Taking a service away from a client is never easy but we can take steps to make the news easier to bear, says Sarah Baalham
Ted Roberts* is 56. He lives in a small village in Suffolk in the house he was born in. For most of his life Ted lived with his mother and grandmother, who “looked after” him. About four years ago, both women died within a short space of time. Ted had never been in contact with care services but his GP described him as having epilepsy and “considerable intellectual impairment”.
Ted received home care to help him become more independent and cope with living alone. A review last year assessed Ted as no longer eligible for daily visits. His social worker knew that he would not be happy as he had become somewhat dependent on the carers.
With hindsight it is clear that working differently with Ted might have meant changes could have been made gradually, and we wouldn’t have found ourselves in the situation of needing to reduce his home care significantly all at once. However, there are ways of delivering “bad news” which can ease the process.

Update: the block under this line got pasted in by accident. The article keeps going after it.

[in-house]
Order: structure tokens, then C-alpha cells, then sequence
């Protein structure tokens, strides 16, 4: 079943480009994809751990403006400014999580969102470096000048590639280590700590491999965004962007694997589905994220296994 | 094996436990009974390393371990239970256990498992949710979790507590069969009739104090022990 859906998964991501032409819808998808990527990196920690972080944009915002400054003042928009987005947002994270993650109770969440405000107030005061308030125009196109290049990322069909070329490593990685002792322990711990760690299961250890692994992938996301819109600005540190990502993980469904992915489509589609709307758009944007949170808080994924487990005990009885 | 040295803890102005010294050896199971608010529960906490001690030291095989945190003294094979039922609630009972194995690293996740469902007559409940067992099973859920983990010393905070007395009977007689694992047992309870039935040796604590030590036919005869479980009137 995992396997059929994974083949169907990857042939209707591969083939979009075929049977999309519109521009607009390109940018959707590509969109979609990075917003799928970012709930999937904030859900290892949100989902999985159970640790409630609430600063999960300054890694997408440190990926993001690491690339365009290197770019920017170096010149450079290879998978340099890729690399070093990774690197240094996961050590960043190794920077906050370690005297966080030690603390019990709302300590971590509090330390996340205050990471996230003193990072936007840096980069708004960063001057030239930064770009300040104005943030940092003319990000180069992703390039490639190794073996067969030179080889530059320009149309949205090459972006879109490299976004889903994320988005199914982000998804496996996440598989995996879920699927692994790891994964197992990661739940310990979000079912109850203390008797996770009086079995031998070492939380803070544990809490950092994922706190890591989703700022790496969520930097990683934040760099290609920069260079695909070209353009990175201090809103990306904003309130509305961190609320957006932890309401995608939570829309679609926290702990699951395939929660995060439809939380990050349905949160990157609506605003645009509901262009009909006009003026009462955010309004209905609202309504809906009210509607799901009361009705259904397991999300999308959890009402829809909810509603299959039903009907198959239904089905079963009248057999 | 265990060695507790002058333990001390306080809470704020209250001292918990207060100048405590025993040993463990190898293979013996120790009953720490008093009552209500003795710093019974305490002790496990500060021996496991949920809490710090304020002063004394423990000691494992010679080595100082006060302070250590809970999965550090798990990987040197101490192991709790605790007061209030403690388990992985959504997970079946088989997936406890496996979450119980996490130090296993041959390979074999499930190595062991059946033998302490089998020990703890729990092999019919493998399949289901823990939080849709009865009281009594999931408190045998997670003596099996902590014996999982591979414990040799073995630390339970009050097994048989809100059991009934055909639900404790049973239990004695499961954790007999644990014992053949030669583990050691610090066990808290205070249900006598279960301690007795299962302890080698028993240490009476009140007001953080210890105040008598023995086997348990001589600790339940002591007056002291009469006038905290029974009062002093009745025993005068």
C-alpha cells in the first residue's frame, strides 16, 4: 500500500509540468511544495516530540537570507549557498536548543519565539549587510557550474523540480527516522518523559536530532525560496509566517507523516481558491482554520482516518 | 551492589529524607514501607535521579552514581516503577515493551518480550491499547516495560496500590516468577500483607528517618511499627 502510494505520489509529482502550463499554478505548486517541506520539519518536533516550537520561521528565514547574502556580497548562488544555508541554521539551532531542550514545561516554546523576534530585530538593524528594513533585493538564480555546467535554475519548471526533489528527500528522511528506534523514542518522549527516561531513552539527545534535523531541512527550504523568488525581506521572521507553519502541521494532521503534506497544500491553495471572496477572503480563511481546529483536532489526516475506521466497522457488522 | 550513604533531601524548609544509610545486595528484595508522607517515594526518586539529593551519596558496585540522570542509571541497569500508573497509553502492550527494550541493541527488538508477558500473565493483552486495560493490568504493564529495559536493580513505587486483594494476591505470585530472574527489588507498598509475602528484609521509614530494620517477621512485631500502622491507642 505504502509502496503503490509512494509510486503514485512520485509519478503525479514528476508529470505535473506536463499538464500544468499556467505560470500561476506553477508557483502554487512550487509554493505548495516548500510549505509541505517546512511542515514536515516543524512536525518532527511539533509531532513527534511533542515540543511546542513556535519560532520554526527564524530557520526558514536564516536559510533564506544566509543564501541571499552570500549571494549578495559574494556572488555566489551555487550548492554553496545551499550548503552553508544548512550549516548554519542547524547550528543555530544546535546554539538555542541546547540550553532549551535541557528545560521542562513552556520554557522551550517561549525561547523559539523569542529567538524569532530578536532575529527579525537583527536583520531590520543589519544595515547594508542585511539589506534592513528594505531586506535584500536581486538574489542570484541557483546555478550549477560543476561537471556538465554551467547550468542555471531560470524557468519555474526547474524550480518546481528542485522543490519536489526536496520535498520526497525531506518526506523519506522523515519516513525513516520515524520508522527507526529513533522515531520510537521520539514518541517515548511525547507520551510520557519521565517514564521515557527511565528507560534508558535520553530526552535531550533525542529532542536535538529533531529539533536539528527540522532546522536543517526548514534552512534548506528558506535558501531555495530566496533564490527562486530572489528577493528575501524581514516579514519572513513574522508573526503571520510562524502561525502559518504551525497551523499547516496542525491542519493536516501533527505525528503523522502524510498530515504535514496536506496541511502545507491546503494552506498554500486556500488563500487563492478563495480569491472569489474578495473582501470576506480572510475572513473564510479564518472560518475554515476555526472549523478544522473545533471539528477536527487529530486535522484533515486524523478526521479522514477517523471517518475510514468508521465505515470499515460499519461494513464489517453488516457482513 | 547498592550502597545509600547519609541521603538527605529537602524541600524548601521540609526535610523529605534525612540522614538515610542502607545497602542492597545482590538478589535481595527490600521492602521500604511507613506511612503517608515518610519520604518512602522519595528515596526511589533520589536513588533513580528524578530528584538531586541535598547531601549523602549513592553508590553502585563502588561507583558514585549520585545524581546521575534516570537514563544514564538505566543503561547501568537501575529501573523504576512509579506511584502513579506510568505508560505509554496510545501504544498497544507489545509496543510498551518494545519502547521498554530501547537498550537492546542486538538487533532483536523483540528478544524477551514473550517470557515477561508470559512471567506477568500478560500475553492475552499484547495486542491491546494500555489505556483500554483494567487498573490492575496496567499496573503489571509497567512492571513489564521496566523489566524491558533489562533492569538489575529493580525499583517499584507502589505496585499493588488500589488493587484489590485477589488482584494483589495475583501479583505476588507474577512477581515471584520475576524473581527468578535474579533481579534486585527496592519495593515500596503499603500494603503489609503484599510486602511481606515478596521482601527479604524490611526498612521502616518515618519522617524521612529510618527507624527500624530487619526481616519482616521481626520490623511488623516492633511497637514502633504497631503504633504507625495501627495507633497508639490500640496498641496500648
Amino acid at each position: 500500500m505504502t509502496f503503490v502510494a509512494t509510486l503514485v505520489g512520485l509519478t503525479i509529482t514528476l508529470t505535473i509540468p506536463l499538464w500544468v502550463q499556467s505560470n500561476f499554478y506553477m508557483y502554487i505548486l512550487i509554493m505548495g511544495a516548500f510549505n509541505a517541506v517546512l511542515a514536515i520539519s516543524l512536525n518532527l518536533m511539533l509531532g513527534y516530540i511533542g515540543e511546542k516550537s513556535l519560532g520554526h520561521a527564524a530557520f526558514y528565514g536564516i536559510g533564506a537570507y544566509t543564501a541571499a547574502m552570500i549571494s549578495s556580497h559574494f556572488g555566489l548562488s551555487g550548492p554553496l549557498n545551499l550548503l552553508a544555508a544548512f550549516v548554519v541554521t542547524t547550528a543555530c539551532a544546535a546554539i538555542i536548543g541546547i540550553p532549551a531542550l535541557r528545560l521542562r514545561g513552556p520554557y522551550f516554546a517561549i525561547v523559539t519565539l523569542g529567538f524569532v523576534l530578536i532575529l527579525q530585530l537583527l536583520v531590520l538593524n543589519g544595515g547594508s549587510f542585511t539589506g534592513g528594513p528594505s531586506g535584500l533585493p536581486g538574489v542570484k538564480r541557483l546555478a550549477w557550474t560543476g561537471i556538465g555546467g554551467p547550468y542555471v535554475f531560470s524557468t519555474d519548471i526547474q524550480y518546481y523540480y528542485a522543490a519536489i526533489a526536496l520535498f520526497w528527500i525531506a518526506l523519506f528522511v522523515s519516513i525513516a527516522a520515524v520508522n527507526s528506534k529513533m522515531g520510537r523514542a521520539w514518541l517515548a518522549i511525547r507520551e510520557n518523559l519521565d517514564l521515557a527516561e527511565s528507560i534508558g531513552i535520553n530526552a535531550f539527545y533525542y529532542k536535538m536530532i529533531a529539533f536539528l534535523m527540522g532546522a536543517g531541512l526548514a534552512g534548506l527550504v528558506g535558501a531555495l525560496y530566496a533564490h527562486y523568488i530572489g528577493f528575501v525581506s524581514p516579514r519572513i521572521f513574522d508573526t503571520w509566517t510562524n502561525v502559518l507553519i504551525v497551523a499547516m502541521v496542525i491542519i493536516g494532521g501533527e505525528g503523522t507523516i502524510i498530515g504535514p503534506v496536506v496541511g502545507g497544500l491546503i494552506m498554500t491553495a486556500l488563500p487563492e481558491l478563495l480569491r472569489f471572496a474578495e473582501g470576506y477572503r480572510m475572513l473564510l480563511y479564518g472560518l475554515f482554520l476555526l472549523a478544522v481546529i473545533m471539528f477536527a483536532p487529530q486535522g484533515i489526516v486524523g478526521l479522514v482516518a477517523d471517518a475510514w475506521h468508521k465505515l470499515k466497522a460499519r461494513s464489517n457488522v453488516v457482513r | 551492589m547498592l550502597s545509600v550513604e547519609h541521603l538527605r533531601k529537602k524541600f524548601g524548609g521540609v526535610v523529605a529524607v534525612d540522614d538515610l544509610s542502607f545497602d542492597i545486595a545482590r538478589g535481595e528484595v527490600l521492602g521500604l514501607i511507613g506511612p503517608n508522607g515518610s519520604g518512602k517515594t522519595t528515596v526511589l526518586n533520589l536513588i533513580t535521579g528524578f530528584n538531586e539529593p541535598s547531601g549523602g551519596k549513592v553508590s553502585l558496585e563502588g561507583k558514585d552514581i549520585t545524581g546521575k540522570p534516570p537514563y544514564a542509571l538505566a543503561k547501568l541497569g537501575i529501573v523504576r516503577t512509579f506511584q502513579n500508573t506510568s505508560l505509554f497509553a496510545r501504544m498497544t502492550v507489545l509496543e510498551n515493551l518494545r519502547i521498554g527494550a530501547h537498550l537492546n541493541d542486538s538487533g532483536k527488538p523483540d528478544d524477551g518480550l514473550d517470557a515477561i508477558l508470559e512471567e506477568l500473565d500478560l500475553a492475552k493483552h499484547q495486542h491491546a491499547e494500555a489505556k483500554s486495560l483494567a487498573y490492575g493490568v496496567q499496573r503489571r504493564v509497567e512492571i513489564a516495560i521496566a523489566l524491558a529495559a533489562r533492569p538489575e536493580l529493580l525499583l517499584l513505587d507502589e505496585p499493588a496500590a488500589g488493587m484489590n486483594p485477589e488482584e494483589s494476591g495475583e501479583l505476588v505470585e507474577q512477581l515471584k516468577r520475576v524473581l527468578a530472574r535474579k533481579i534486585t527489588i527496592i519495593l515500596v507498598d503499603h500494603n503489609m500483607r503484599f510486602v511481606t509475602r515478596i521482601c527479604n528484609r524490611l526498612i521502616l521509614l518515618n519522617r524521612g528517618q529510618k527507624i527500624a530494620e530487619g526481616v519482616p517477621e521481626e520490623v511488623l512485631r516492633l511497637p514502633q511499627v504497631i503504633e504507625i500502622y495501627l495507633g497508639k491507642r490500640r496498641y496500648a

Consult all relevant people and consider all relevant information when reassessing a service user’s needs. Does the current service need to stop or can it be changed?
Know your facts. Be prepared to explain, for example, Fair Access eligibility criteria. Take time to understand resource issues so that your explanation is more than “we don’t have the money”.
Make sure you are acting lawfully in what you say and do. It is not generally lawful to reduce or remove a person’s service without a reassessment of their needs or for purely financial reasons.
Be honest. Explain clearly to people what you are proposing and why. If your assessment shows that a service is not needed because the person is capable of doing the task independently, say so.
Most people would rather hear bad news face to face than on the phone or by letter, although you should also give your decision in writing.
Regular reviews enable you to gradually adjust a service rather than suddenly change it.
Tell service users what they can do if they are unhappy with your decision, and how to complain if they wish to.
Refer them to their MP or councillor.
A welfare rights check can maximise a person’s income and may enable them to purchase services privately.
Being the bearer of bad news is never easy. With increasing demands and limited resources, social care staff may be unable to offer all the services they would want. However, it is still possible to remain true to our values even while telling people news they may not want to hear.
*Not his real name
Sarah Baalham is customer care manager, Suffolk Council